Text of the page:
Yesterday’s frost may well indicate that the end of spraying season in very nearly on us but with the sun shining again today it was still worth a last blast on stands that appeared unaffected. Where there is a bit of canopy cover, there should be no reason why the volunteers don’t carry on for the time being unless of course a stand is clearly wilting. I went to Stair today and sprayed a large stand just upstream of the bridge and then on to Failford where I hit a couple more stands until my chemical was finished. Kids had made tunnels through the larger two stands that I dealt with today which just emphasises the importance of tackling this plant when it occurs in accessible areas. Next year there shouldn’t be too much left to deal with at these locations.
- Vacancy for a Seasonal Assistant Biologist May 16, 2023
- Tomato Plants for Sale Now! May 10, 2023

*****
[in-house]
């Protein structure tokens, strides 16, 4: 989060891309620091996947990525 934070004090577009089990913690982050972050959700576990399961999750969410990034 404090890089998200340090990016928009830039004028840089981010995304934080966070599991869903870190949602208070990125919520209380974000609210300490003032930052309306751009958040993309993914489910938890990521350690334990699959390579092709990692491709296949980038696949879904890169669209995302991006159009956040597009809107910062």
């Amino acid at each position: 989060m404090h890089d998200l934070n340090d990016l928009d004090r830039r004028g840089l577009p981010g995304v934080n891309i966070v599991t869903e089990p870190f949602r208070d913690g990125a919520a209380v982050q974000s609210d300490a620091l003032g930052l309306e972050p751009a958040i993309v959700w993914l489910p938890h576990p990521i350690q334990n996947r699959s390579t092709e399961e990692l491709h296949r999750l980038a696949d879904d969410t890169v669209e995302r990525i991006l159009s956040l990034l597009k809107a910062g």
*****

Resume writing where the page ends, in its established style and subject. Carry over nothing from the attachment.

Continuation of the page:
- Stair Dam receives timber baulks May 5, 2023
- No Mow May is here! May 3, 2023
- River Ayr District Salmon Fishery Board AGM April 14, 2023
- River Ayr Annual Meeting of Qualified Proprietors April 14, 2023
- Wellwood Project – 2022 December 13, 2022
- Greenock Culvert Fish Pass -2022 December 13, 2022
- River Ayr Giant Hogweed Control – Ongoing since 2018 December 13, 2022
- Loch Doon Smolt Tracking March 1, 2019
- Rivers and Lochs In The Classroom – 2017 March 1, 2019
- Culroy Burn Habitat Improvement Project – 2015 to 2017 March 1, 2019
River Map Prints
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Am very impressed by the thoroughness of the Japanese Knotweed spraying program – it is a huge menace but, thanks to Meryl, an enormous amount of ground has already been covered (in spite of the weather!) on the Stinchar and the Duisk. Fantastic.